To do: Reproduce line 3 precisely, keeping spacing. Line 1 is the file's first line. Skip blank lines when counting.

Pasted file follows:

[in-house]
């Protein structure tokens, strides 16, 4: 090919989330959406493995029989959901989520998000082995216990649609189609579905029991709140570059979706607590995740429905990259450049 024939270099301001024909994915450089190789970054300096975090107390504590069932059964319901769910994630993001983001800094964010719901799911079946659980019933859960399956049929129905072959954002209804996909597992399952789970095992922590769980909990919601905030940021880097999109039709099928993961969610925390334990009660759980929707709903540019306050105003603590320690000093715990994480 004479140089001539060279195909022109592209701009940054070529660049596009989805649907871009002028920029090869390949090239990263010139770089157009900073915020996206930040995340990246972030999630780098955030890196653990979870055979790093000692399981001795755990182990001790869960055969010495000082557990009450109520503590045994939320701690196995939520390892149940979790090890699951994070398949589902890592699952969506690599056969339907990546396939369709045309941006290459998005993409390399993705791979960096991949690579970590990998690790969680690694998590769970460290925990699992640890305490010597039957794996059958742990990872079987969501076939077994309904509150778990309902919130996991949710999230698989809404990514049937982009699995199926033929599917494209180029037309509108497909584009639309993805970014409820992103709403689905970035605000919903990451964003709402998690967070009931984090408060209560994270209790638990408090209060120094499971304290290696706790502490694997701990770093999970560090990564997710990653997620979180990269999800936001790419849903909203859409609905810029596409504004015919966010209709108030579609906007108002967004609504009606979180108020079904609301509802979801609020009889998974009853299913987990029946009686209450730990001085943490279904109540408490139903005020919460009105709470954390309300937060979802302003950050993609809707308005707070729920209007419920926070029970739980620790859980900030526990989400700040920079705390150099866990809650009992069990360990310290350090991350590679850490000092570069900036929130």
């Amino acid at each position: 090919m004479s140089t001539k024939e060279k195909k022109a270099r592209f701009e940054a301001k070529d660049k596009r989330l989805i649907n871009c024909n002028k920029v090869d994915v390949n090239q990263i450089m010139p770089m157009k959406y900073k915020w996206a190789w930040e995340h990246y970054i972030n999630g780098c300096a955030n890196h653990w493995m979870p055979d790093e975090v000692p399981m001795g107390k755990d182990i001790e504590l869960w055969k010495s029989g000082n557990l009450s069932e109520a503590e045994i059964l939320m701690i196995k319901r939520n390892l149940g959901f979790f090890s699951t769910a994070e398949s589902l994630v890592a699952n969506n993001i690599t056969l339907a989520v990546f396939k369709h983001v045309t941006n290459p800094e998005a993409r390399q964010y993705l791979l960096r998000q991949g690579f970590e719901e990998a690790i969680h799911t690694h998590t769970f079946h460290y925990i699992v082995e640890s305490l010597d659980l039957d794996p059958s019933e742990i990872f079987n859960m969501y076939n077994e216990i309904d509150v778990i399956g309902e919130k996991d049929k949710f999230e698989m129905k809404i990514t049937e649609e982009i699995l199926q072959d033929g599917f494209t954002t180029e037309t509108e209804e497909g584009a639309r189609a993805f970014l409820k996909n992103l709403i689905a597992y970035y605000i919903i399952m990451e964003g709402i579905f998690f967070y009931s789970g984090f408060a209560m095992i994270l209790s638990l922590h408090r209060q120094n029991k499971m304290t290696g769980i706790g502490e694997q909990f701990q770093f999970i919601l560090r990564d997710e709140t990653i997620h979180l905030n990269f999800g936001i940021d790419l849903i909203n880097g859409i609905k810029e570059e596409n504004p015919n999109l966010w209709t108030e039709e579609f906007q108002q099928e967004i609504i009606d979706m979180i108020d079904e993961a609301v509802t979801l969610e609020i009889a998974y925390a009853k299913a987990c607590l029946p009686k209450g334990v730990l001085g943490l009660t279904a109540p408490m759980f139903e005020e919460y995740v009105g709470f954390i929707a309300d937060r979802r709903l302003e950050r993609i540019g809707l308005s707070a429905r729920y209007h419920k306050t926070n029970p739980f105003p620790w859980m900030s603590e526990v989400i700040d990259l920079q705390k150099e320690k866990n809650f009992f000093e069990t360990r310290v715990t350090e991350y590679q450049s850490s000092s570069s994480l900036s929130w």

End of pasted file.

């Amino acid at each position: 090919m004479s140089t001539k024939e060279k195909k022109a270099r592209f701009e940054a301001k070529d660049k596009r989330l989805i649907n871009c024909n002028k920029v090869d994915v390949n090239q990263i450089m010139p770089m157009k959406y900073k915020w996206a190789w930040e995340h990246y970054i972030n999630g780098c300096a955030n890196h653990w493995m979870p055979d790093e975090v000692p399981m001795g107390k755990d182990i001790e504590l869960w055969k010495s029989g000082n557990l009450s069932e109520a503590e045994i059964l939320m701690i196995k319901r939520n390892l149940g959901f979790f090890s699951t769910a994070e398949s589902l994630v890592a699952n969506n993001i690599t056969l339907a989520v990546f396939k369709h983001v045309t941006n290459p800094e998005a993409r390399q964010y993705l791979l960096r998000q991949g690579f970590e719901e990998a690790i969680h799911t690694h998590t769970f079946h460290y925990i699992v082995e640890s305490l010597d659980l039957d794996p059958s019933e742990i990872f079987n859960m969501y076939n077994e216990i309904d509150v778990i399956g309902e919130k996991d049929k949710f999230e698989m129905k809404i990514t049937e649609e982009i699995l199926q072959d033929g599917f494209t954002t180029e037309t509108e209804e497909g584009a639309r189609a993805f970014l409820k996909n992103l709403i689905a597992y970035y605000i919903i399952m990451e964003g709402i579905f998690f967070y009931s789970g984090f408060a209560m095992i994270l209790s638990l922590h408090r209060q120094n029991k499971m304290t290696g769980i706790g502490e694997q909990f701990q770093f999970i919601l560090r990564d997710e709140t990653i997620h979180l905030n990269f999800g936001i940021d790419l849903i909203n880097g859409i609905k810029e570059e596409n504004p015919n999109l966010w209709t108030e039709e579609f906007q108002q099928e967004i609504i009606d979706m979180i108020d079904e993961a609301v509802t979801l969610e609020i009889a998974y925390a009853k299913a987990c607590l029946p009686k209450g334990v730990l001085g943490l009660t279904a109540p408490m759980f139903e005020e919460y995740v009105g709470f954390i929707a309300d937060r979802r709903l302003e950050r993609i540019g809707l308005s707070a429905r729920y209007h419920k306050t926070n029970p739980f105003p620790w859980m900030s603590e526990v989400i700040d990259l920079q705390k150099e320690k866990n809650f009992f000093e069990t360990r310290v715990t350090e991350y590679q450049s850490s000092s570069s994480l900036s929130w």